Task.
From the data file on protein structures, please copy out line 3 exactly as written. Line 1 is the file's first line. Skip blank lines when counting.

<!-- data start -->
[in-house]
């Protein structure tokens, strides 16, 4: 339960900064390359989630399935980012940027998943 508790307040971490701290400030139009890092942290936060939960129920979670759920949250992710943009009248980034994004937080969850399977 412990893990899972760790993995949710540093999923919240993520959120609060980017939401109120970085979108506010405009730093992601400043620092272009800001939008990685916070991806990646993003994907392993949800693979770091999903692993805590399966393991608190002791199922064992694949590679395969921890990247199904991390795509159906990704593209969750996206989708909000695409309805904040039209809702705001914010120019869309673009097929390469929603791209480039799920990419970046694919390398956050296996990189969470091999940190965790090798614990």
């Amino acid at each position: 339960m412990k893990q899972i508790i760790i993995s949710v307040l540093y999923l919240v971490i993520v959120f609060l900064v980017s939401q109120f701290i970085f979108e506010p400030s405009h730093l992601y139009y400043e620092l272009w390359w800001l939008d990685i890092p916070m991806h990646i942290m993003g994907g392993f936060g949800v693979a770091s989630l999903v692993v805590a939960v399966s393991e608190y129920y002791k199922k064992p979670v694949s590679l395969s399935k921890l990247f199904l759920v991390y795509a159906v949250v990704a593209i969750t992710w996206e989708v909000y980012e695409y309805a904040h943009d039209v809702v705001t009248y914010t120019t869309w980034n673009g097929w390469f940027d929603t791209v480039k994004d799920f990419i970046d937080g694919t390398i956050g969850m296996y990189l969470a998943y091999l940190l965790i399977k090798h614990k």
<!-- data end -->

């Amino acid at each position: 339960m412990k893990q899972i508790i760790i993995s949710v307040l540093y999923l919240v971490i993520v959120f609060l900064v980017s939401q109120f701290i970085f979108e506010p400030s405009h730093l992601y139009y400043e620092l272009w390359w800001l939008d990685i890092p916070m991806h990646i942290m993003g994907g392993f936060g949800v693979a770091s989630l999903v692993v805590a939960v399966s393991e608190y129920y002791k199922k064992p979670v694949s590679l395969s399935k921890l990247f199904l759920v991390y795509a159906v949250v990704a593209i969750t992710w996206e989708v909000y980012e695409y309805a904040h943009d039209v809702v705001t009248y914010t120019t869309w980034n673009g097929w390469f940027d929603t791209v480039k994004d799920f990419i970046d937080g694919t390398i956050g969850m296996y990189l969470a998943y091999l940190l965790i399977k090798h614990k």